Walmart eCommerce

Product Design for Sam's Club

10 weeks, team of 6 | web, mobile, product, agile sprints
Sam's Club is an American warehouse chain that depends on a tiered membership model. There are a total of 600 clubs across the U.S. and Puerto Rico helping millions of people save money with high-quality products and services. In general, we aim to create more membership value with this project.
My Role
Product Design Intern: As a part of the membership team, I worked in collaboration with UX researchers, content designers, and other product designers to ideate and iterate on this high-stakes project. We created a product with an estimate launch date of January 2021.
User Flows
A/B Testing
Service Blueprint
Data Visualization

NOTE: This project is under NDA.

To protect the confidentiality of Walmart eCommerce and Sam's Club, I can only share my general design process and information already made publicly available.


 The Problem 

How to innovate for more member value?

For the 600 Sam's Club locations, every member deserves to have the highest quality of value from their memberships. During the current shopping experience, we have identified certain pain points during their shopping experience that we can leverage as opportunities for redesign.


How might we create and retain member value?


 The Solution 

Designed for the frequent shopper

Our innovative product is designed to serve both the in-person and online shoppers who want to make the most of their membership.

For web and mobile

The design applies to both the web and mobile interfaces of this digital experience, making it more accessible for our members.


 The Process 


UX Goals
Business Goals
Flow Diagram


Affinity Map
Journey Map
Service Blueprint
Competitive Audit


Data Visualization
Low & High Fidelity



Understanding the Requirements

We first analyzed the Products Requirements Document (PRD) from our product manager to understand the business goals that we're working to achieve. Similarly, we defined UX goals that we used to guide our design process. With the definition of both the business and UX requirements, we had a clearer vision of what to prioritize and pursue.

After, I created a flow diagram to visualize these requirements while considering the information hierarchy. This flow diagram dissected the PRD into more digestable chunks and communicated to the rest of the team which pieces of information to include and in what order.



Innovating for a more valuable experience

Before beginning to ideate, we made sure we understood the current user journey through a service blueprint. The service blueprint allowed us to understand the current paint points and where there could be opportunities of redesign.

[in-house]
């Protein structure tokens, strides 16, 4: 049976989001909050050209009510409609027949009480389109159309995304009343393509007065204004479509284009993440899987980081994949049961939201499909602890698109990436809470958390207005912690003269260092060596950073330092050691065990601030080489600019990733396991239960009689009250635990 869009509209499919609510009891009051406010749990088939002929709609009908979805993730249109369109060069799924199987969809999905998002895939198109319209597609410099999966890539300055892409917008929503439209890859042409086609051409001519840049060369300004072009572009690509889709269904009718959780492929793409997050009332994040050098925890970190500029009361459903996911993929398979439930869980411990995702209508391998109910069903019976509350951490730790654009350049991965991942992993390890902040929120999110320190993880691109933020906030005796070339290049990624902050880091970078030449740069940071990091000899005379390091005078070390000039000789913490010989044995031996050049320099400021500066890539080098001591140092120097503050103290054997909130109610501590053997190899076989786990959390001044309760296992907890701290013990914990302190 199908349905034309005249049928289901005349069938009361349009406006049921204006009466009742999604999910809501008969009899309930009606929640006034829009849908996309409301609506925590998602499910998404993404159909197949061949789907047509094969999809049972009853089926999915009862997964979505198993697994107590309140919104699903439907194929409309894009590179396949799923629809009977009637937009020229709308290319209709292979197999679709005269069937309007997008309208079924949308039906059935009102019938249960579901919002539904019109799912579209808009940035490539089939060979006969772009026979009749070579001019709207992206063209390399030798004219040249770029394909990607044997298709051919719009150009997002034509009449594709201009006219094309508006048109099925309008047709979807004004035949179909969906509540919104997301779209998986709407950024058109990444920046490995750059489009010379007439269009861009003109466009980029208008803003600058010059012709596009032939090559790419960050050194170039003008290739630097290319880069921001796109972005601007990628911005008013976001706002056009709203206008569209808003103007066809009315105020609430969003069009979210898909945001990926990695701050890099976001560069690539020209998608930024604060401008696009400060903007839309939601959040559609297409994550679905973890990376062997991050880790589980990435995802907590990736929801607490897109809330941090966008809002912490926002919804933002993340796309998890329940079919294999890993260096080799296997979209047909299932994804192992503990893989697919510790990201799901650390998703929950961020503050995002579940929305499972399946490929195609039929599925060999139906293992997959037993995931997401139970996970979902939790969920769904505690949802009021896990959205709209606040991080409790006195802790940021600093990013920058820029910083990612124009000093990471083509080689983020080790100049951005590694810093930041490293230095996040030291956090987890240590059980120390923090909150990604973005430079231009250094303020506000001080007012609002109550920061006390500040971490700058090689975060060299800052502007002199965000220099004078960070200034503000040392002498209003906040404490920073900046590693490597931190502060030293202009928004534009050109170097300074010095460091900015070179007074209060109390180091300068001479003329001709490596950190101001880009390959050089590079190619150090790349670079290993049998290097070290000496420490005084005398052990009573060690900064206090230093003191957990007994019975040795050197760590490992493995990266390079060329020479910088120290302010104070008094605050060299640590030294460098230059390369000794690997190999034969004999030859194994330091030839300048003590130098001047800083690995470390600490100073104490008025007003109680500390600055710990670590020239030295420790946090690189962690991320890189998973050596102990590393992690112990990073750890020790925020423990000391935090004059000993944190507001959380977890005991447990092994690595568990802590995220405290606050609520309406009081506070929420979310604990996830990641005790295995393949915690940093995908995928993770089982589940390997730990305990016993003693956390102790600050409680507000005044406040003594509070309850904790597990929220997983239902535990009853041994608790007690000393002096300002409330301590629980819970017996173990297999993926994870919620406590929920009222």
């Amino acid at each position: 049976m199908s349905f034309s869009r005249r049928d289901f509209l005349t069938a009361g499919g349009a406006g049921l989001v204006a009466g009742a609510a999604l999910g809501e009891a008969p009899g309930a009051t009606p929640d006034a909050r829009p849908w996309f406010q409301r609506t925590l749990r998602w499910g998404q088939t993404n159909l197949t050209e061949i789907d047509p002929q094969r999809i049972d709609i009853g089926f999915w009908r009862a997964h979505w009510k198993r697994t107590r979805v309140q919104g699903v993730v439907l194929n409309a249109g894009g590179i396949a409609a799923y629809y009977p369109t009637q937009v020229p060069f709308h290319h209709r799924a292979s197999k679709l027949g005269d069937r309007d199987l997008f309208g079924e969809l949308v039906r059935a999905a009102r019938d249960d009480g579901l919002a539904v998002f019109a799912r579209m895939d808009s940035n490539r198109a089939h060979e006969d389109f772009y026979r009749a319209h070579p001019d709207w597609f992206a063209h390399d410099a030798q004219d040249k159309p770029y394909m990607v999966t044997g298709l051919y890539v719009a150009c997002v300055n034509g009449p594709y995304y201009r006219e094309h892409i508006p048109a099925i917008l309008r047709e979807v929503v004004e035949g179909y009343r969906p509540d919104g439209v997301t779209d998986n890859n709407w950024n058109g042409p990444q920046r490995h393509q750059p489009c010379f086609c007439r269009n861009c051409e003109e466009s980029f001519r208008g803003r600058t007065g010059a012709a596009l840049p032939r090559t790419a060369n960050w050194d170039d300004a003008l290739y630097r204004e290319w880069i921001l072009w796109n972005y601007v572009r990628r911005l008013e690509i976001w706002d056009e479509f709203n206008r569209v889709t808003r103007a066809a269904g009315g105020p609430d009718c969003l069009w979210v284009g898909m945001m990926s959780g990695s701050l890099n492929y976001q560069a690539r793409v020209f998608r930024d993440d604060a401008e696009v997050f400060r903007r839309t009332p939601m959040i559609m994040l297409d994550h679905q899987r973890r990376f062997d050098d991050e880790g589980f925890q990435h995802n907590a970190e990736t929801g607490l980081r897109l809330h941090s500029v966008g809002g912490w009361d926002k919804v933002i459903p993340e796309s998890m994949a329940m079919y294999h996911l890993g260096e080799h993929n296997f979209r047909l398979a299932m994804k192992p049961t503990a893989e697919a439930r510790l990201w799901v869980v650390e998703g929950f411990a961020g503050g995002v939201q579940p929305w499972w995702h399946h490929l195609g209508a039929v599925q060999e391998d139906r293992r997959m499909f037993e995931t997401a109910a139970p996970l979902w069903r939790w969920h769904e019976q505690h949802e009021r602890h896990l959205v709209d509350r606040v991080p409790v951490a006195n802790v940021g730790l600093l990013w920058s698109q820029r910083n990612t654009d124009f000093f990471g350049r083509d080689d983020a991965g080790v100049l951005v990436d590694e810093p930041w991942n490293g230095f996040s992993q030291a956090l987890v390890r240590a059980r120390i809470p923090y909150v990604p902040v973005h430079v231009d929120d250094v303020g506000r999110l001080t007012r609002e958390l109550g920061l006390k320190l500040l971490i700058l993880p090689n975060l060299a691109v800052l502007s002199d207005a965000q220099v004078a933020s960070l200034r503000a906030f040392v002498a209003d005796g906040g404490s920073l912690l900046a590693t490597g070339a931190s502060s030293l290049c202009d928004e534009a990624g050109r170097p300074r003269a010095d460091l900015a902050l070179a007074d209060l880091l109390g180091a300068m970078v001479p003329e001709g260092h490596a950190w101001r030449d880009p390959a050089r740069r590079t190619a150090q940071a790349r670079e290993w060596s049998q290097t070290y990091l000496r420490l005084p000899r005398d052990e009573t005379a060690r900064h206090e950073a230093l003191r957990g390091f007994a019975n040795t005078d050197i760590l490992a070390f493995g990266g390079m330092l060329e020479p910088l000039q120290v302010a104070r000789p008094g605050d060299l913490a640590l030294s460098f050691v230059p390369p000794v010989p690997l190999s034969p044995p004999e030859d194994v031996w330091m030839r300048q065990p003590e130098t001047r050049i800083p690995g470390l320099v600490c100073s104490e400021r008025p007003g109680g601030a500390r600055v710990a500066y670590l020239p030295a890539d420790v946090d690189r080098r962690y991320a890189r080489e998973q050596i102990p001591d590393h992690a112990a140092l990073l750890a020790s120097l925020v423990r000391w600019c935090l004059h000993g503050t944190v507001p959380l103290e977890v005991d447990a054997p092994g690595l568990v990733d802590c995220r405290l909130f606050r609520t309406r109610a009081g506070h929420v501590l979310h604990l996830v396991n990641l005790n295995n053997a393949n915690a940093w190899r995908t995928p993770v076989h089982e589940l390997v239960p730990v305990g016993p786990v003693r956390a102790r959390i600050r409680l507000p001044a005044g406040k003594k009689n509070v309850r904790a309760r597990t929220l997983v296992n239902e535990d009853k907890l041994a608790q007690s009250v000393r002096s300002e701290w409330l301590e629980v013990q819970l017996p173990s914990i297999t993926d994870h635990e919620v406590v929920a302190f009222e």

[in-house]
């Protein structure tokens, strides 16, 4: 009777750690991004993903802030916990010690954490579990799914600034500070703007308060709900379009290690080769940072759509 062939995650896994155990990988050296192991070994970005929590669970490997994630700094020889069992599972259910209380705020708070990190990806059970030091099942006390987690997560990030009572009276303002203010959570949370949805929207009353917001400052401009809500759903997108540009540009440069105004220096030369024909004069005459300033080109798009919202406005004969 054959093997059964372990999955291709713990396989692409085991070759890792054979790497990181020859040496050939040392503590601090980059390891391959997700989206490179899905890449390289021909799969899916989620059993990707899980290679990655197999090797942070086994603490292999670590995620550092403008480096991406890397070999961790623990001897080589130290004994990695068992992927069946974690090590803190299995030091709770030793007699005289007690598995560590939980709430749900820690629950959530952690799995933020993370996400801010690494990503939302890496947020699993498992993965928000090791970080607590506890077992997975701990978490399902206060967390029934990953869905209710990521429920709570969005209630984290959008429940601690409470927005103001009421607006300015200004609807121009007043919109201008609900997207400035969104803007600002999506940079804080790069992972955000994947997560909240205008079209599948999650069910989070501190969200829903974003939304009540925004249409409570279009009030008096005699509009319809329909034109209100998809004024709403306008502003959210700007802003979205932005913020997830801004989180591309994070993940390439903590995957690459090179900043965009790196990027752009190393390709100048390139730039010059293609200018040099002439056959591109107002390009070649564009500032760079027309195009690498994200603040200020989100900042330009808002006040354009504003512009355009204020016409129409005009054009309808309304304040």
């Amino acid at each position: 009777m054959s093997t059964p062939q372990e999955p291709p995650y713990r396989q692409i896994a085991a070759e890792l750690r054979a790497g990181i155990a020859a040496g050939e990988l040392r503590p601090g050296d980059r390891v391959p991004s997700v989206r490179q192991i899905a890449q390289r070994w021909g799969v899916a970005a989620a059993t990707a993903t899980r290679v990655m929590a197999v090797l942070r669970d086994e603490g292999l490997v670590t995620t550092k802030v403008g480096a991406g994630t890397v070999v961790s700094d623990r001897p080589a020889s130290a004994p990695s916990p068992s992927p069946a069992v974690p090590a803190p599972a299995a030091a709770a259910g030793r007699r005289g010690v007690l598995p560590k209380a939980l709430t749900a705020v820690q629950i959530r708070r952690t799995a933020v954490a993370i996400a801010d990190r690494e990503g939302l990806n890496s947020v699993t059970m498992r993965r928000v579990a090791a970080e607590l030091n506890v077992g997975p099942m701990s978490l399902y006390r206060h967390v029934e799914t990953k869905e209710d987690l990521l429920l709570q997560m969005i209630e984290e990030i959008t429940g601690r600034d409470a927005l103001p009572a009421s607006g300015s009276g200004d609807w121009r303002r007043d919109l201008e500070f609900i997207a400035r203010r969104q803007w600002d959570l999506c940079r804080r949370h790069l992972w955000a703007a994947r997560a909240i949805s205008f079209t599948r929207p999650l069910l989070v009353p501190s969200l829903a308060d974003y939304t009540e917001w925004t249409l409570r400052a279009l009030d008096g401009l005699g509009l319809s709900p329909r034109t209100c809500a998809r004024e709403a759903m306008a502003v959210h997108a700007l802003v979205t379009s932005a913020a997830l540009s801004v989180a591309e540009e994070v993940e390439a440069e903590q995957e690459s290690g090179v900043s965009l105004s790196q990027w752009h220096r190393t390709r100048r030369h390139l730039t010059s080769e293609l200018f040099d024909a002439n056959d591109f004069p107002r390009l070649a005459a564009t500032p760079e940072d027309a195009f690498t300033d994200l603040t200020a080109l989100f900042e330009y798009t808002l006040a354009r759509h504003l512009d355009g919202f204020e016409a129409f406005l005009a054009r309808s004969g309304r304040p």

Next, we had a timed brainstorming session to create as many new ideas as possible. Due to its timed nature, we were encouraged to not limit ourselves with what the new design could be. We organized these ideas using an affinity map to identify key themes and patterns with our ideas.

We then created a user journey map reflecting the ideal member experience to understand the digital touchpoints and emotions. We also used this user journey to map how our brainstormed ideas would play into the member's shopping experience.

The last step of this ideation phase involved conducting multiple competitive analyses of different parts of the user journey to understand how other companies are approaching this problem. Doing so helps us find inspiration with design and interaction patterns as well as understand what is and isn't working well currently.



Increasing fidelity with every iteration

We increased the fidelity of our designs from simple wireframes of our user flow, to more defined and detailed mockups. Through internal rounds of feedback during product reviews, we incorporated this feedback in the next iteration.

Refining concept through agile sprints

Not only did we increase our fidelity with every sprint, but we also refined the concept. A part of the refinement included considering different types of use cases and designing for each one.


 Next Steps


Conduct more usability tests and iterate based on findings.


Incorporate branding from marketing and content and creative.


After product launch, continue to gather user feedback and iterate.



Start wireframes on mobile first, then move to desktop. Doing so prioritizes which pieces of information to include.
Place designs in context when asking for feedback. This allows for a more comprehensive overview of the design, consequently leading to more-informed feedback.

Successful product design is a balance of desirability and viability. Although the design must meet users' needs, product designers must also consider how their designs impact the business short-term and long-term.
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